The Trust Network

Introduction

The greatest challenge for any search engine is in ensuring that the results shown to the end user are the best results available. Over time the methods by which results are ranked have evolved many times over.

Search Engines have ordered pages by the date they were crawled, alphabetically, based on developer included meta tags, keyword density, implicit and explicit search actions by users...and the list goes on.

Some of the improvements made to result quality calculations have been about understanding the content itself but much of the effort has been spent trying to outsmart marketers and malicious actors who attempt to game the results and ensure their product/service/site is shown at the top of the rankings.

We believe The Trust Network can significantly improve the quality of results while decreasing the spamminess of results. How? We are so glad you asked!

Calculating Trust

"[A]ll individuals are given the opportunity to participate, but their influence is based on publicly earned merit – what they contribute to the community." - The Apache Way

NeSE uses accounts to attribute value to an individual's explicit and implicit feedback on results quality and that determines how we value that feedback. If we stopped here we'd be susceptible to manipulation just like other search engines...so we don't stop there, we add the trust network layer.

How an Authority Score Increases

NeSE provides each user (excluding anonymous users) with an authority score. This starts quite low and can be increased over time through several methods:

  1. A trusted user explicitly trusts your user account.

  2. You provide substantive contributions over time to the engine (explicitly and/or implicitly, with the former carrying significantly more weight than the latter).

  3. You verify your identity in ways that ensure you are an actual individual making legitimate contributions.

  4. You verify your credentials on a specific topic.

For example, an individual who is a professor in history at an accredited university might receive some trust on that topic due to their verifiable expertise. Similarly, someone who works for a company might receive some trust associated specifically with information regarding that company. Other areas that might lend themselves to this sort of crediting of trust include book/journal authorship, owning/contributing to respected site on x topic, etc.

We recognize that some of the ways in which trust is granted above may be easier for some to accumulate than others and that this could result in one group having inordinate power over the results as compared to another.

We won't go into detail on how we intend to counter this propensity but will provide three high-level plans on our part:

  1. We will actively seek out trustworthy members of communities which may be marginalized using the above methods and provide them with additional initial authority to help offset such imbalances.

  2. We will accept applications for any individual to see an authority grant extended to any particular subset of individuals who may be marginalized.

  3. We will monitor significant divergences in preferred results as user's are willing to share data about themselves to ensure that a group is not marginalized.

  4. We will intentionally be integrating multiple perspectives into our results. Individuals may submit an application for any topic to include an alternative perspective section in the results.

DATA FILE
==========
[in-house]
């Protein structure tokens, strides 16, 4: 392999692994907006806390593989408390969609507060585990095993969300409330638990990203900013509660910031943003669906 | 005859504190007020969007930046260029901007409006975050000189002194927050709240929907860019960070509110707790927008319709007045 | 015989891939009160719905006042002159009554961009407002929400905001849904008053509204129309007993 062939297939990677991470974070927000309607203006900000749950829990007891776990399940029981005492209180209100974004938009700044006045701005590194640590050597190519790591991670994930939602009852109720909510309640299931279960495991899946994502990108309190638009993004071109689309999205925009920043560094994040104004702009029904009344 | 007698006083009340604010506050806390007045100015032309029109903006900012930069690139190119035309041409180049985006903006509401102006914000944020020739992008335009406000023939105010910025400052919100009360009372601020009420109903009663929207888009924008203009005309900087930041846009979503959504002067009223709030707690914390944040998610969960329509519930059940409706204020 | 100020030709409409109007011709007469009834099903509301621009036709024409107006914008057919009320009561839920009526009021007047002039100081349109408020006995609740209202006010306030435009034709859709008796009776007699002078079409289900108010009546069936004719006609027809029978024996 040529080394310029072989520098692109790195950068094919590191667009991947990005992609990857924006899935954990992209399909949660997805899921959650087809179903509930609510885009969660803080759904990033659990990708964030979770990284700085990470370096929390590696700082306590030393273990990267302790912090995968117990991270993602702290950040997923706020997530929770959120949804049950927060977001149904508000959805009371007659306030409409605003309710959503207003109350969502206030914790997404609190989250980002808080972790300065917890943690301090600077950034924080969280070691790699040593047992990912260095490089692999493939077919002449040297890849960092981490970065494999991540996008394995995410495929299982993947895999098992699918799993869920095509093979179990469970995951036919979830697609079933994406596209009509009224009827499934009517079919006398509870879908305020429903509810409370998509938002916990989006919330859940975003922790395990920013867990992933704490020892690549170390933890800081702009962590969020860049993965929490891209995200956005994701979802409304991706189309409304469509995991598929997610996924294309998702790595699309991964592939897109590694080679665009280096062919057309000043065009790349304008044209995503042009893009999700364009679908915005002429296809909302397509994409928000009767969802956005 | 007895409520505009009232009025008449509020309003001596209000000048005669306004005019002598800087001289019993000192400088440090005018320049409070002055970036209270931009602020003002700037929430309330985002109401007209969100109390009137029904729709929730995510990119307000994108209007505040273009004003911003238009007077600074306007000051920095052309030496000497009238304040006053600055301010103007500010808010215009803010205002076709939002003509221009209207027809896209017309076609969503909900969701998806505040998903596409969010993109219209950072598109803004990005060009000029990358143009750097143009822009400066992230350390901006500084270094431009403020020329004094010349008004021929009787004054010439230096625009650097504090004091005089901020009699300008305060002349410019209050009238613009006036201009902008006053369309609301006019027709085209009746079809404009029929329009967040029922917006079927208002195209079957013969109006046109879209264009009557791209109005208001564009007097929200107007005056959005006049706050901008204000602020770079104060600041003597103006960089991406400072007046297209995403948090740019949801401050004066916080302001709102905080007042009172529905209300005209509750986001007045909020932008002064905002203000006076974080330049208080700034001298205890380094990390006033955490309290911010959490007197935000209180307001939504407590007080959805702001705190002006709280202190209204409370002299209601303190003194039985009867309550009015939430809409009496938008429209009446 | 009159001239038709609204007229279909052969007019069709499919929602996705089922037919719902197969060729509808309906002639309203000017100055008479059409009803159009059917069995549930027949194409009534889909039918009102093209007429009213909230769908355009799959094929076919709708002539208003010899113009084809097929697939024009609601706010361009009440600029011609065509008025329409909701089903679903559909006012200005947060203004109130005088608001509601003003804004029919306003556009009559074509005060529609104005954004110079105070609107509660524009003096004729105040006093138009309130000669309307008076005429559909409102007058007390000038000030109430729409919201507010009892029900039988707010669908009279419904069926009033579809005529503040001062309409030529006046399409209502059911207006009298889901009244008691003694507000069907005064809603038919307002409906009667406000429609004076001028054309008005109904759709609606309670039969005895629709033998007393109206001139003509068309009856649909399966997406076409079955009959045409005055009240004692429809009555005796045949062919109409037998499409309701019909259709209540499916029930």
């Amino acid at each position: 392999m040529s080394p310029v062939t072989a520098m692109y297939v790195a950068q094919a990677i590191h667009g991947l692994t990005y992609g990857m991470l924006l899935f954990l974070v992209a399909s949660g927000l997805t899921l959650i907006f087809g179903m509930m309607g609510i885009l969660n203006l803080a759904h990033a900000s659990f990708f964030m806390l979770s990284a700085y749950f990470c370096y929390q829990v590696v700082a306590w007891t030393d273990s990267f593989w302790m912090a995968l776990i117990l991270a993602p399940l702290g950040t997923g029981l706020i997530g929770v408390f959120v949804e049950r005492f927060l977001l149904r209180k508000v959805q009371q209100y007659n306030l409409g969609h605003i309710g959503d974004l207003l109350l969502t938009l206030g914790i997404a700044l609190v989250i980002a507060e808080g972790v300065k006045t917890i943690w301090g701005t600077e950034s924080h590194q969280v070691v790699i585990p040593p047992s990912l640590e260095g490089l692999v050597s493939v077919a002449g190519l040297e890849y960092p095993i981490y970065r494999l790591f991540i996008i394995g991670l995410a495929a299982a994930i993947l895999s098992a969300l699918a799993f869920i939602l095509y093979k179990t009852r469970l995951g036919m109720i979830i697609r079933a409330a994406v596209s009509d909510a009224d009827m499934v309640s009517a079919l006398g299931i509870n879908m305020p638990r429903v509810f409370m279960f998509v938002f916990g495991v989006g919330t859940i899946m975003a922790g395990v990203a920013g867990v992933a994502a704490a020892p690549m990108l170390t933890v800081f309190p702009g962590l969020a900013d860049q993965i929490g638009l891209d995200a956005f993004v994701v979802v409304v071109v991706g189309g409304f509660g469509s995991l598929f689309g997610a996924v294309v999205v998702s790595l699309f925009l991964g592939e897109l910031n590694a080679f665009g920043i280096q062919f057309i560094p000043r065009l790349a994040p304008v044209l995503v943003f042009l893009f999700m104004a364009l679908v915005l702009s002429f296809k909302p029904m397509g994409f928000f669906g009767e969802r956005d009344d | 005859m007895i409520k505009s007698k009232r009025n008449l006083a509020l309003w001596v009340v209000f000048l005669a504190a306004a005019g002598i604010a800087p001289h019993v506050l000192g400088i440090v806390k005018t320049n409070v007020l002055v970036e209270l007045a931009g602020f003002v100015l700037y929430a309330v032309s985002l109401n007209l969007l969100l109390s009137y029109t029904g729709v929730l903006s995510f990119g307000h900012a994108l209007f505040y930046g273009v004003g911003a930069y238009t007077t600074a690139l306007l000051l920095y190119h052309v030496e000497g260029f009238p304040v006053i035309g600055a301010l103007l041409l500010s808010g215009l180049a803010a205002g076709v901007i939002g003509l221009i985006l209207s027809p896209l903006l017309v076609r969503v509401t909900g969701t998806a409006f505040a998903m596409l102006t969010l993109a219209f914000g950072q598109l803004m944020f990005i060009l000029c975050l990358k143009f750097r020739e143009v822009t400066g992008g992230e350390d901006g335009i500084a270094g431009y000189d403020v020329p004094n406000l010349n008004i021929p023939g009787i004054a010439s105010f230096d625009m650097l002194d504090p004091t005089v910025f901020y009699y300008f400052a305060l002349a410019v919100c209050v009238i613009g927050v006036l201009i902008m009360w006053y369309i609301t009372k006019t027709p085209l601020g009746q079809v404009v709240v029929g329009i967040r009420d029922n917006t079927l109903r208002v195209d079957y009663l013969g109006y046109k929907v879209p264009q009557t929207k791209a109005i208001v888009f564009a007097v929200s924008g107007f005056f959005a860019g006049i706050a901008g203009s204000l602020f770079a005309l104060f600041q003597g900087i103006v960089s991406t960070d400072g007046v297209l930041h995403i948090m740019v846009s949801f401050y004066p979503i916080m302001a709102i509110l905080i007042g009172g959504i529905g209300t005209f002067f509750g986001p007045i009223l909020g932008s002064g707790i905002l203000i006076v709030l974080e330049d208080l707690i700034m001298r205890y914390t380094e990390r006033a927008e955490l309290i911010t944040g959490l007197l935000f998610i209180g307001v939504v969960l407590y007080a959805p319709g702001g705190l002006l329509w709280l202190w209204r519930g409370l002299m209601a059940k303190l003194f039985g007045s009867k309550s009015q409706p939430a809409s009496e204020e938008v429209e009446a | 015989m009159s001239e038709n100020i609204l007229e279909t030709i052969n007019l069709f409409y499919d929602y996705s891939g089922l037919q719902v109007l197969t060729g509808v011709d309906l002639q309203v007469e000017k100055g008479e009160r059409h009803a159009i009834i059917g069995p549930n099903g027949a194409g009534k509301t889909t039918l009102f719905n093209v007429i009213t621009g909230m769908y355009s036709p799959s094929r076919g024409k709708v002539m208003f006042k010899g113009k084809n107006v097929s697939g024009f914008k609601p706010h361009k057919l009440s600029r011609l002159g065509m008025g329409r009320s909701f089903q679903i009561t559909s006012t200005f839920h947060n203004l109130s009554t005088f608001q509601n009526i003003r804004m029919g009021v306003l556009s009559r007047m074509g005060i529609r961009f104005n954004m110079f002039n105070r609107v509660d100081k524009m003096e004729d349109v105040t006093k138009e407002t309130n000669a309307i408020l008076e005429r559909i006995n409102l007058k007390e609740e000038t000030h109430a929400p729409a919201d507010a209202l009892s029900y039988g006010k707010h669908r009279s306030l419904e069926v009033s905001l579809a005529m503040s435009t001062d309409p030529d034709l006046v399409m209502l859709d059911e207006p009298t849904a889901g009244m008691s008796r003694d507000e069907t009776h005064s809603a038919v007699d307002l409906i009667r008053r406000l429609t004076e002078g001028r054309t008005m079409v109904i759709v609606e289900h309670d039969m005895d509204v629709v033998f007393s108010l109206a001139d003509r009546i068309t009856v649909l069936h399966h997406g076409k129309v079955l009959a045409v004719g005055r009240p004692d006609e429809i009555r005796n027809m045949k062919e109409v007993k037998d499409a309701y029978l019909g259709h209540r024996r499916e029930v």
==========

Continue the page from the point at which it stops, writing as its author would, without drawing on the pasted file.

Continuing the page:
How We Prevent Gaming of Authority Scores

If we stop here we are still susceptible to manipulation, individuals and/or machines can open accounts and increase their authority by granting trust to one another. That is why we take things yet a step further:

To ensure clarity, in the following description we will use the terms "grantor" and "grantee".

"Grantor" is the individual who is granting trust to another user.

"Grantee" is the individual who is the recipient of a Grantor's trust.

  • When individual account ("grantor") trusts another account ("grantee"), the grantor's account reputation becomes linked to the grantee's account reputation.

  • If the grantor account trusts a spammy grantee account the grantor will take a penalty to its own reputation just as the spammy grantee does.

  • The negative penalty increases exponentially - that is, initially it may only be a few points off the grantor's authority score but as the number of grantee accounts performing detrimental actions increases we will use a multiplier to rapidly deduct from the grantor's authority.

This linkage need not be only first level trusts. For example:

  • If JohnDoe (grantor) trusts JaneDoe (grantee) and JaneDoe (grantor) trusts IAmSpammy (grantee) those penalized will be: IAmSpammy (most penalized), JaneDoe (moderately penalized), JohnDoe (lightly penalized).

This doesn't make us impervious to manipulation but it will make manipulation much harder. In order to gain authority one has to provide value and build relationships. To build relationships others must trust you to an extent where they are willing to suffer a penalty if you behave poorly.

It is likely that malicious activity will still occur through account compromises, but using the trust network we should be able to quickly isolate the impact of such manipulation and (hopefully) restore account access to the appropriate individual. That is, when a trusted user begins performing or being linked to negative behavior this is likely a sign that the individual's account has been compromised.

We want to acknowledge our significant indebtedness to the marvelous innovations in automatic trust calculations pioneered by StackOverflow and Discourse.

Unfortunately, trusting someone to be correct is not the same as trusting someone to be kind. StackOverflow has published several articles regarding making a kinder environment. See also here, here, here, and here.